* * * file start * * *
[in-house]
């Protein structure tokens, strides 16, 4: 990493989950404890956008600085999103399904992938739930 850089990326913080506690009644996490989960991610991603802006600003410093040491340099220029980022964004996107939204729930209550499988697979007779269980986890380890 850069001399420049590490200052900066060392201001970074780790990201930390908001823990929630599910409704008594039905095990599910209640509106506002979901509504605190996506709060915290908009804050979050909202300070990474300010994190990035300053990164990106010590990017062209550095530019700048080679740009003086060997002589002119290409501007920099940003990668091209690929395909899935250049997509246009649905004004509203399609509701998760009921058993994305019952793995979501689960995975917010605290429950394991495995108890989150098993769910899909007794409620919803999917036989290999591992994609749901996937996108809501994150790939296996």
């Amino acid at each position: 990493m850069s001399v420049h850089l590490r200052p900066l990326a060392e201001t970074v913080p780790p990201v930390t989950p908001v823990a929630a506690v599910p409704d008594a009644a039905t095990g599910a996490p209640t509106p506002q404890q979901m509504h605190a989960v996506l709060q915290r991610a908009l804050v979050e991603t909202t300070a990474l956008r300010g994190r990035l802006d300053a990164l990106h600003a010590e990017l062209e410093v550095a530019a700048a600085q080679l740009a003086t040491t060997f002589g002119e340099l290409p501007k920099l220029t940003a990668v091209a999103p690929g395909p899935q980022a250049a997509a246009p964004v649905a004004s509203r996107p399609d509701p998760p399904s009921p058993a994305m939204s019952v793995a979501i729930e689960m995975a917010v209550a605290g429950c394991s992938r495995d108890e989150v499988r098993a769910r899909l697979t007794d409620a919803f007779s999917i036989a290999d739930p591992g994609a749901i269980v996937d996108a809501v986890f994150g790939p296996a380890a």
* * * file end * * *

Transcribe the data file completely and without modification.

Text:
[in-house]
């Protein structure tokens, strides 16, 4: 990493989950404890956008600085999103399904992938739930 850089990326913080506690009644996490989960991610991603802006600003410093040491340099220029980022964004996107939204729930209550499988697979007779269980986890380890 850069001399420049590490200052900066060392201001970074780790990201930390908001823990929630599910409704008594039905095990599910209640509106506002979901509504605190996506709060915290908009804050979050909202300070990474300010994190990035300053990164990106010590990017062209550095530019700048080679740009003086060997002589002119290409501007920099940003990668091209690929395909899935250049997509246009649905004004509203399609509701998760009921058993994305019952793995979501689960995975917010605290429950394991495995108890989150098993769910899909007794409620919803999917036989290999591992994609749901996937996108809501994150790939296996």
């Amino acid at each position: 990493m850069s001399v420049h850089l590490r200052p900066l990326a060392e201001t970074v913080p780790p990201v930390t989950p908001v823990a929630a506690v599910p409704d008594a009644a039905t095990g599910a996490p209640t509106p506002q404890q979901m509504h605190a989960v996506l709060q915290r991610a908009l804050v979050e991603t909202t300070a990474l956008r300010g994190r990035l802006d300053a990164l990106h600003a010590e990017l062209e410093v550095a530019a700048a600085q080679l740009a003086t040491t060997f002589g002119e340099l290409p501007k920099l220029t940003a990668v091209a999103p690929g395909p899935q980022a250049a997509a246009p964004v649905a004004s509203r996107p399609d509701p998760p399904s009921p058993a994305m939204s019952v793995a979501i729930e689960m995975a917010v209550a605290g429950c394991s992938r495995d108890e989150v499988r098993a769910r899909l697979t007794d409620a919803f007779s999917i036989a290999d739930p591992g994609a749901i269980v996937d996108a809501v986890f994150g790939p296996a380890a």